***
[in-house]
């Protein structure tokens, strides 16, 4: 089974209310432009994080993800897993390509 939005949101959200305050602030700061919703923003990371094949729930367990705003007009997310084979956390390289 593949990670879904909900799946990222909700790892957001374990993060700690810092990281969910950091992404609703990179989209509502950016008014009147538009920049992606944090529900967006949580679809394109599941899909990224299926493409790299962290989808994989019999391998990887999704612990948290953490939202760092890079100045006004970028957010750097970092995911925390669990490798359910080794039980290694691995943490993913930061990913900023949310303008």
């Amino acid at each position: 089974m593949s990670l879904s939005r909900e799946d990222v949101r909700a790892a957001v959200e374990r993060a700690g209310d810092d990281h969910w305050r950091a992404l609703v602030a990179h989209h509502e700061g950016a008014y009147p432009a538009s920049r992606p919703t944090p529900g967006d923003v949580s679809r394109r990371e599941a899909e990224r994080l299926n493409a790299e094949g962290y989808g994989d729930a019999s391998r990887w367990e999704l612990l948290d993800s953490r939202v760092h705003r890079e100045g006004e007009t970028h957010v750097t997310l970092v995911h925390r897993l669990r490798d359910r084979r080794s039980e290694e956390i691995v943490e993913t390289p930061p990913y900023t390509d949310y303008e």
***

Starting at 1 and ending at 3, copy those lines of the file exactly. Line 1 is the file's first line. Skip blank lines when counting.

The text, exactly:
[in-house]
């Protein structure tokens, strides 16, 4: 089974209310432009994080993800897993390509 939005949101959200305050602030700061919703923003990371094949729930367990705003007009997310084979956390390289 593949990670879904909900799946990222909700790892957001374990993060700690810092990281969910950091992404609703990179989209509502950016008014009147538009920049992606944090529900967006949580679809394109599941899909990224299926493409790299962290989808994989019999391998990887999704612990948290953490939202760092890079100045006004970028957010750097970092995911925390669990490798359910080794039980290694691995943490993913930061990913900023949310303008």
């Amino acid at each position: 089974m593949s990670l879904s939005r909900e799946d990222v949101r909700a790892a957001v959200e374990r993060a700690g209310d810092d990281h969910w305050r950091a992404l609703v602030a990179h989209h509502e700061g950016a008014y009147p432009a538009s920049r992606p919703t944090p529900g967006d923003v949580s679809r394109r990371e599941a899909e990224r994080l299926n493409a790299e094949g962290y989808g994989d729930a019999s391998r990887w367990e999704l612990l948290d993800s953490r939202v760092h705003r890079e100045g006004e007009t970028h957010v750097t997310l970092v995911h925390r897993l669990r490798d359910r084979r080794s039980e290694e956390i691995v943490e993913t390289p930061p990913y900023t390509d949310y303008e």